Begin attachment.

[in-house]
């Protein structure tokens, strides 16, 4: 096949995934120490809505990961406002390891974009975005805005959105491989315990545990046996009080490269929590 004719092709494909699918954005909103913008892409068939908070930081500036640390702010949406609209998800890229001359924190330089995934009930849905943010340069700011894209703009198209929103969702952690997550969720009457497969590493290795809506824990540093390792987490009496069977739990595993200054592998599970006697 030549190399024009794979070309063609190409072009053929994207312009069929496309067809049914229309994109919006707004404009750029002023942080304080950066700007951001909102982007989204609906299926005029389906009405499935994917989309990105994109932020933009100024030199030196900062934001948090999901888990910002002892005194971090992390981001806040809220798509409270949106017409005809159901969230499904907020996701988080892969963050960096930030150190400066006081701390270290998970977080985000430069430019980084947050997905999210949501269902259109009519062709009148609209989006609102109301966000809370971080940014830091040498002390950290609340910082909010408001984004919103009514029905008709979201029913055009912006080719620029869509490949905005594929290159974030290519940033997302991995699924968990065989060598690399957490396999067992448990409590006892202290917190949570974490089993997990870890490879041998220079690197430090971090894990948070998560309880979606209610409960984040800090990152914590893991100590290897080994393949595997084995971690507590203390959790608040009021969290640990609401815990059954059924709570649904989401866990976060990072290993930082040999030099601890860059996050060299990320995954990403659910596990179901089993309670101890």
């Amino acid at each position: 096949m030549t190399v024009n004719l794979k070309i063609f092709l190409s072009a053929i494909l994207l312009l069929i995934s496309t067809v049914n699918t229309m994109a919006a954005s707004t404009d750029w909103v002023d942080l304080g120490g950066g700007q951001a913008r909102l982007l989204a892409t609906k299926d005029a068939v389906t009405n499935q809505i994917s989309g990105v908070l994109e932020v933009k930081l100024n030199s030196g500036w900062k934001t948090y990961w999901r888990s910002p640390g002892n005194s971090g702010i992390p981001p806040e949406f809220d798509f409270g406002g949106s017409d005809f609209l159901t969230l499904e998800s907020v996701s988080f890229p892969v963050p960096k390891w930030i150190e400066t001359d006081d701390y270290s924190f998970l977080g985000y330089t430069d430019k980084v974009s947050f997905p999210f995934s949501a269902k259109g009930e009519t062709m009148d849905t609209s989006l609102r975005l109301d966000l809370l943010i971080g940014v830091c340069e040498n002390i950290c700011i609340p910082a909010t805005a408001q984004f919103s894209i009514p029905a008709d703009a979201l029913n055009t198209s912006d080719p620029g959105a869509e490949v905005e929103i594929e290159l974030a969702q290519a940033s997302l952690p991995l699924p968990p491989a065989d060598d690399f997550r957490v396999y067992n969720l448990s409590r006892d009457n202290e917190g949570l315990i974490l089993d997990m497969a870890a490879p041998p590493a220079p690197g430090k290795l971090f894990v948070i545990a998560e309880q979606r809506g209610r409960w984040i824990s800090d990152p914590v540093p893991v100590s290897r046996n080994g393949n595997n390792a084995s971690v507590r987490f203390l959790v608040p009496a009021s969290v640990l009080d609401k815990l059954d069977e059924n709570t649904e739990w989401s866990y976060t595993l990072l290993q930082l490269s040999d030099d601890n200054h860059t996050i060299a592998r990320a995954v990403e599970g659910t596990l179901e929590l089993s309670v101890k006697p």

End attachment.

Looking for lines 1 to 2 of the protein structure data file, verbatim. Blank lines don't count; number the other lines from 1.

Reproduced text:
[in-house]
């Protein structure tokens, strides 16, 4: 096949995934120490809505990961406002390891974009975005805005959105491989315990545990046996009080490269929590 004719092709494909699918954005909103913008892409068939908070930081500036640390702010949406609209998800890229001359924190330089995934009930849905943010340069700011894209703009198209929103969702952690997550969720009457497969590493290795809506824990540093390792987490009496069977739990595993200054592998599970006697 030549190399024009794979070309063609190409072009053929994207312009069929496309067809049914229309994109919006707004404009750029002023942080304080950066700007951001909102982007989204609906299926005029389906009405499935994917989309990105994109932020933009100024030199030196900062934001948090999901888990910002002892005194971090992390981001806040809220798509409270949106017409005809159901969230499904907020996701988080892969963050960096930030150190400066006081701390270290998970977080985000430069430019980084947050997905999210949501269902259109009519062709009148609209989006609102109301966000809370971080940014830091040498002390950290609340910082909010408001984004919103009514029905008709979201029913055009912006080719620029869509490949905005594929290159974030290519940033997302991995699924968990065989060598690399957490396999067992448990409590006892202290917190949570974490089993997990870890490879041998220079690197430090971090894990948070998560309880979606209610409960984040800090990152914590893991100590290897080994393949595997084995971690507590203390959790608040009021969290640990609401815990059954059924709570649904989401866990976060990072290993930082040999030099601890860059996050060299990320995954990403659910596990179901089993309670101890």